In the most ideal scenario of what would happen when I met Ethan, I would shove Raphael in his face and say, "There. There's your proof that I didn't plagiarize, you awful, awful man." Then I would quote something, preferable from Bysshe Shelley, and storm out of the room.
The reality happened to be quite different. First of all, I barged in on him right in the middle of class. In all my mental scenarios, I'd never quite factored in other people when I went to confront Ethan.
Second of all, Ethan didn't even acknowledge my presence. He was snoring under his cowboy hat again.
The only thing that any of my fantasies and this precise moment had in common were that Ethan and Raphael were both there. But that was all.
Chelsea looked up when I slammed the door shut, and her eyes flickered between Raphael and me before she turned back to her work. I noticed she'd moved to a corner of the room instead of the center, and that faint pang of guilt shot through me again, followed by an even larger burn of shame. Chelsea wouldn't want me to pity her.
I'd left Iowa with tons of kisses and my mother stuffing numerous cookies into my palm even though there was no way I'd eat them all. Then she'd changed tracks and tried stuffing them into Raphael's palm.
"Come back and visit soon," she'd said. "Both of you." Then she leveled a glare at Raphael so harsh that even he'd trembled. "Take good care of her. She hasn't got family in that giant city."
Dad had, of course, withdrawn quickly. But he'd kissed me on the forehead and squeezed my hand, which was more than I could have ever asked for from him.
"Arissa would be glad to see you like this," he said. And then he went to make sure no more kids got lost in the corn maze.
I'd gone to the room we'd shared one last time, looked at that closet and not felt the bone-deep dread anymore. Obviously closed rooms still made me a little sweaty and uncomfortable, but it wasn't something that I felt ashamed of anymore.
On impulse, I grabbed the Meg Cabot book dangling off the bookshelf, running my hands over the familiar handwriting. I finished reading the entire thing on the plane. And now here we were.
It was the last class for this creative writing course, and I realized I hadn't even attended half of them. While I wouldn't miss being under Ethan's tutelage (or lack thereof), I would miss not having a chance to better know Jasmine, Uriah, maybe even Bryan and Chelsea. We were a group of strange people, and it would've been nice to pass that into familiarity.
Ethan tipped up his hat and peered at us all. His eyes skipped over me, came back and settled on my face, then slipped away again. Nothing passed through his expression.
"Time for you dimwits to show me what you've got." He waved at Chelsea. "You first. Read."
Chelsea glanced towards Raphael and me, clearing her throat. She looked nervous.
"What You Are." She cleared her throat again and began to read.
"You: I am
the planes upon the clouds
the artist taking his last bow,
the actor reading his script,
the cadaver from life half-flipped.
Me: In short, you are
what I want most
the end of a book,
my connection to words,
and the measure of self-worth.
You: I am so easily changed,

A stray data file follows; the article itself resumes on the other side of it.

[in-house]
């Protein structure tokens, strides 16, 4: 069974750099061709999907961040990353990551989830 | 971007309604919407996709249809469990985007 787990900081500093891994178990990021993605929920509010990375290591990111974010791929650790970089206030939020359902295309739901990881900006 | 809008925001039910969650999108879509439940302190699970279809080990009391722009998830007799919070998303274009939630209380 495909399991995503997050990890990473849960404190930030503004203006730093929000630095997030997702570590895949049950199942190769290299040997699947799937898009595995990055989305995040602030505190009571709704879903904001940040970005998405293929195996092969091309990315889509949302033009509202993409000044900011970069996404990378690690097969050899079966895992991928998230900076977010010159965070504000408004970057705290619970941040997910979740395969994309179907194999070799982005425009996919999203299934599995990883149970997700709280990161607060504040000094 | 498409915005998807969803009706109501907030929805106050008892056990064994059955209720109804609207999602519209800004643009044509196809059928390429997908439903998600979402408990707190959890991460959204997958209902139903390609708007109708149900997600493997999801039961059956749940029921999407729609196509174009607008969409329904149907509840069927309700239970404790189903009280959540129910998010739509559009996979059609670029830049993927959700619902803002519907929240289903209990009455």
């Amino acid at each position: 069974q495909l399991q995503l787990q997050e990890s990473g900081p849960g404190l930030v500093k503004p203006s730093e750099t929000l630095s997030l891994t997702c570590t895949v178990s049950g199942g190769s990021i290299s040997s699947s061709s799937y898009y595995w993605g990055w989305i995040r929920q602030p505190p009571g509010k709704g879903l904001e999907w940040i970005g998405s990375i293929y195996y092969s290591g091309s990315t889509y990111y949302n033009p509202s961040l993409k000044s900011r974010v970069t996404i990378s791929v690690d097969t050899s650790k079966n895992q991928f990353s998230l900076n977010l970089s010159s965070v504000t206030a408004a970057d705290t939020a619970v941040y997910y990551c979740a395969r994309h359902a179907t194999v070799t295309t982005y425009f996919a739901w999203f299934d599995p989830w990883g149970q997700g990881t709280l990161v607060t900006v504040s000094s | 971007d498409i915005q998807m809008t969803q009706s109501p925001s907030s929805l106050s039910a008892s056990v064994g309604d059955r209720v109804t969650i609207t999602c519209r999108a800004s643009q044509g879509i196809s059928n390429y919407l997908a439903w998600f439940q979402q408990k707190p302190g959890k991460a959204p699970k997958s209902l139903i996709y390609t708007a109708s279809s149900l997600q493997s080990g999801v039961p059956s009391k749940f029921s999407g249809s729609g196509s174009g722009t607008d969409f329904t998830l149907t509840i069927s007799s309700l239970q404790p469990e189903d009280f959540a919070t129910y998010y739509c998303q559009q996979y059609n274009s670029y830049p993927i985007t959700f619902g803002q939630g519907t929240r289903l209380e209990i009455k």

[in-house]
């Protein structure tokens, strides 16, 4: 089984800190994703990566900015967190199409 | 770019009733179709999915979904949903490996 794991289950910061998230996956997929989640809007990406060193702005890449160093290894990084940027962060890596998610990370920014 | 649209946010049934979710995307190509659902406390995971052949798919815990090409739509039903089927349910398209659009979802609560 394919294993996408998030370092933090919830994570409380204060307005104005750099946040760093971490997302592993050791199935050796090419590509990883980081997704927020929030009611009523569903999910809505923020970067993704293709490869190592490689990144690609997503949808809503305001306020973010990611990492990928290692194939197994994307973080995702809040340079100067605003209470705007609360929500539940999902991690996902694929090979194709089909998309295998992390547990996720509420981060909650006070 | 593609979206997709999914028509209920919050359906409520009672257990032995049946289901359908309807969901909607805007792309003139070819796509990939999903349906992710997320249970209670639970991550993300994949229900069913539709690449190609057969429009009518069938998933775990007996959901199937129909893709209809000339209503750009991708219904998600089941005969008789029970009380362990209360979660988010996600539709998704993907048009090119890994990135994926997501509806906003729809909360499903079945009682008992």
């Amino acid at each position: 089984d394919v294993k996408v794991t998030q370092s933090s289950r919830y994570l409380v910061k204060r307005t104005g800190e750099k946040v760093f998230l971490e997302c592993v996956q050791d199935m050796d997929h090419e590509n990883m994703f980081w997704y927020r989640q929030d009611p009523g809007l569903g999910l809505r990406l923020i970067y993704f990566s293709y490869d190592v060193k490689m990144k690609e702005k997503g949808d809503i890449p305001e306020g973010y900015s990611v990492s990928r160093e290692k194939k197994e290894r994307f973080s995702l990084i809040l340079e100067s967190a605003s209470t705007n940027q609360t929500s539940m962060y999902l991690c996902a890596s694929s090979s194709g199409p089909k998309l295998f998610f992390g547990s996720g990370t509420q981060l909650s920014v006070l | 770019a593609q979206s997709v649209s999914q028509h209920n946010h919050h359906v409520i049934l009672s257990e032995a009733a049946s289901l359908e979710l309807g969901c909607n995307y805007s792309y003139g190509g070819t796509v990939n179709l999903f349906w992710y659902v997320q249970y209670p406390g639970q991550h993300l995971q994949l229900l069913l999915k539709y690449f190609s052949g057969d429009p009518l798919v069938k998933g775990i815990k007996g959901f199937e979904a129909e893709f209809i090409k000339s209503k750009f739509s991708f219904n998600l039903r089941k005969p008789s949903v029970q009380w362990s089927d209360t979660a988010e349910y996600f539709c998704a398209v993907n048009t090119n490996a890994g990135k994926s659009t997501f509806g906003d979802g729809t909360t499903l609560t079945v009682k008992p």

My heart so quickly chained.
Me: You are so difficultly replaced,
I don't know if I care enough to try.
You: People change and so must you,
Forget so you aren't made the fool.
Me: Without the muse, what am I?
A broken sentence that can only die."
Ethan clapped slowly. "Very nice use of anaphora and a screenplay format, although some people might find it superfluous. I'd use something less melodramatic for the final stanza, but this speaks of you, Chelsea. Bravo."
Slowly, the rest of us joined him, and Chelsea snapped her gum once before saying, "Thank you."
"Jasmine? Why don't you do the honors next?"
Jasmine sighed softly. "It's a song," she said. "I can't sing it, but I'll just read you the lyrics.
"Found your heart on the highway,
bleeding purples, greens, and blues
but all I saw was that red,
drowning in the truth.
Don't you know what I'd do?
I'd go back and give it up,
Everything for you."
"Colors. Perfect." Ethan grinned. "Good way to take advantage of your abilities." Jasmine smiled softly, and I saw her hand go to the place on her desk that I'd seen that carving. All these people… there writing was inspired by their own pasts, and despite the fact that we felt so like a family, there was still so much unknown about them.
Uriah went next, and I was surprised by how much stronger his voice sounded as he read us a poem that went from choppy to smoother, a demonstration of his progress in writing.
Ethan surprised me further by holding his hand out to Uriah. "My boy, you have become a man," he boomed, clapping his other hand on Uriah's. "Now you know why I was so hard on you. Coddling has never gotten a person anywhere, and now look how far you've come."
Uriah blushed, the tips of his ears turning red. "Thanks," he muttered, but he flattened his paper on the table, letting us all see the words running across it.
Brian went last, but I noticed that there were still ten minutes of class left.
"Miss Plath?" Ethan asked. "What about you? What magnificent creation have you managed to come up with on your own?"
His attachment of on your own to the end of his sentence told me all that I needed to know. That if I was able to give him something that truly showed my skill, that would be better than a testimony from Raphael. Besides, did it matter that I didn't plagiarize if I couldn't give him anything good anyway? I needed to do this, to prove that I hadn't gotten lazy with my writing.
I looked at the expectant faces around me, saw Uriah flash me a thumbs up.
Taking out the paper I'd scribbled on that night in Iowa, I took a breath before beginning.